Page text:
The Coway 1512HH is particularly good at removing smoke particles from the air, making it a very good option for those living in wildfire regions.
Filter costs per year
This is one area that people overlook when buying an air purifier. How much will this thing take to run yearly? This is the area where the Blueair really falters. They recommend buying a new filter every 6 months (vs 8 months on the Levoit and 12 months with the Coway). Not only this, but the filter is expensive! You would be shelling out well over one hundred dollars in filters every year. The Levoit comes in as the cheapest filter replacements per year at around $40.
This is a really important area. How well do these units do their job? In our experience in owning each of these, the Coway and the Blueair 211+ are about on par with each other in terms of air purifying performance. The Coway was easily able to quickly cycle through poor quality air in my 12ftx15ft home office. I know this because it has an air quality meter that can stop the unit when the air is clean. The Blueair also did an excellent job but is more of a dumb box so it just stays on even when the space is cleaned. The Blueair is a better unit for a large space, however. If your home office is in an open concept space like a living room or a basement, then it is a much better option since it has a higher CADR rating of 350 ft3/min. Levoit is no slouch either, but it is really meant for a smaller space. It is actually the unit I use permanently in my office due to its smart home smarts and decent cleaning efficiency.
You certainly don’t want an air purifier running in your office that sounds like a jumbo jet taking off. This is one reason why we really like the Coway for office environments. Since it is a very powerful unit, you don’t need to run it in high mode. In most cases, low mode is just fine. And in this mode, it is very quiet. The Levoit, on the other hand, may need to run in medium mode, which is louder, since it is a less powerful unit. The Blueair 211+ is a louder unit generally so keep that in mind. If it is a larger space, then it won’t be an issue, but if you are planning on putting the unit close to your desk then consider the Coway 1512HH Mighty.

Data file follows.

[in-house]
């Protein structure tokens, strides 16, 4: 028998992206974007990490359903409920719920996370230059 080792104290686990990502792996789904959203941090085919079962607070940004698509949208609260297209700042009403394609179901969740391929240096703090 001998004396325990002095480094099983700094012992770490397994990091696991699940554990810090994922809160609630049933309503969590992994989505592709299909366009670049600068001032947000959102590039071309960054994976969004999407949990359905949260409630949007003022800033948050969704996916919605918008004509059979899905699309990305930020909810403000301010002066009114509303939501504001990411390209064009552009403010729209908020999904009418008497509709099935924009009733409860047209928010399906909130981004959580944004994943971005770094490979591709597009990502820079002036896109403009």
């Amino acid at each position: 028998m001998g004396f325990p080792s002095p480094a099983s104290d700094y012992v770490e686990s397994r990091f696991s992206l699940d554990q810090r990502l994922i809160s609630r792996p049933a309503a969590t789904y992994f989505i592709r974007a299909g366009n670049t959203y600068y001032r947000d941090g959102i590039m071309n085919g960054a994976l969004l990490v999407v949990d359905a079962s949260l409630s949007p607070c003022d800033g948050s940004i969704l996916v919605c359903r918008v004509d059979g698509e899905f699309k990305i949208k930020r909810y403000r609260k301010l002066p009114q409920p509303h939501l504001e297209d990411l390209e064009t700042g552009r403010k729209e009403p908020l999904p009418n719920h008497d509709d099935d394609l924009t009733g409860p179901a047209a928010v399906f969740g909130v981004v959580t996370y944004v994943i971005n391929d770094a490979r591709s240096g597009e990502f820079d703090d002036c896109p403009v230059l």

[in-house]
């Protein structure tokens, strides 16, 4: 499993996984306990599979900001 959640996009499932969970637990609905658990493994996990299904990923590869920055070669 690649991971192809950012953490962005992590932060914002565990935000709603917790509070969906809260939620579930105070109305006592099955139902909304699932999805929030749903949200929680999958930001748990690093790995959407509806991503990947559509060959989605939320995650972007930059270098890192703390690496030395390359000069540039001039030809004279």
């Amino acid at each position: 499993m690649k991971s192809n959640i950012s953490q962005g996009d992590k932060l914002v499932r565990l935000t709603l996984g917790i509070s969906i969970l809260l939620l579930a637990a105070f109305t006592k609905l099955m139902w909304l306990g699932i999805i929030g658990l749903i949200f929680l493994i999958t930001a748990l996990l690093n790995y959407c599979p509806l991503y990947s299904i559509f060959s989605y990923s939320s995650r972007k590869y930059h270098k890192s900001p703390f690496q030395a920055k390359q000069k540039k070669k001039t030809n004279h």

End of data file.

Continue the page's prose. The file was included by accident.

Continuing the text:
This is where the three purifiers really differentiate themselves. The Levoit 200S is by far the smartest of the three, with its wifi connection and smartphone app connection. With it, you can set detailed schedules where the unit moves between power modes. For example, I have mine set through the Vsync app to come on to medium mode an hour before I arrive in my office in the morning and then it ramps to low mode at the time I would generally be sitting at my desk. This is a level of convenience that is super useful and it will allow you to turn on the unit automatically when it needs to be on as opposed to just leaving it on all the time. This should allow the filters to last quite a bit longer. The Levoit app also lets you know the life left in your filter based on usage and even allows you to order new filters! The Levoit 200S is also compatible with Amazon Alexa and Google Assistant so you can tell it to turn on or off (or to a specific speed) with your voice. I use this all the time in my office. Who wants to get up and push buttons? If you love the smart features but have a bigger room, consider the upgraded bigger brother, the Levoit PUR131S which also has app integration and wifi.
The Coway 1512HH is more of a conventional air purifier but it does have some smart tricks up its sleave. It can be programmed to use a basic timer (but not schedules). But the area that it beats the competition is its auto mode where it uses an on-board air quality meter. When the air is sufficiently clean, it will shut off. I have actually tested this a few times by shaking the canister of a vacuum cleaner to push some dust in the air and it is very accurate. It turns on right away.
The Blueair 211+ is truly a dumb air purifier. It has a single button that cycles between its three modes and that’s it. You turn it on manually and have to turn it off manually. This means the 211+ is more of a unit that should just be left on all the time. Unfortunately, its noise levels make this a bit of an annoyance in an office.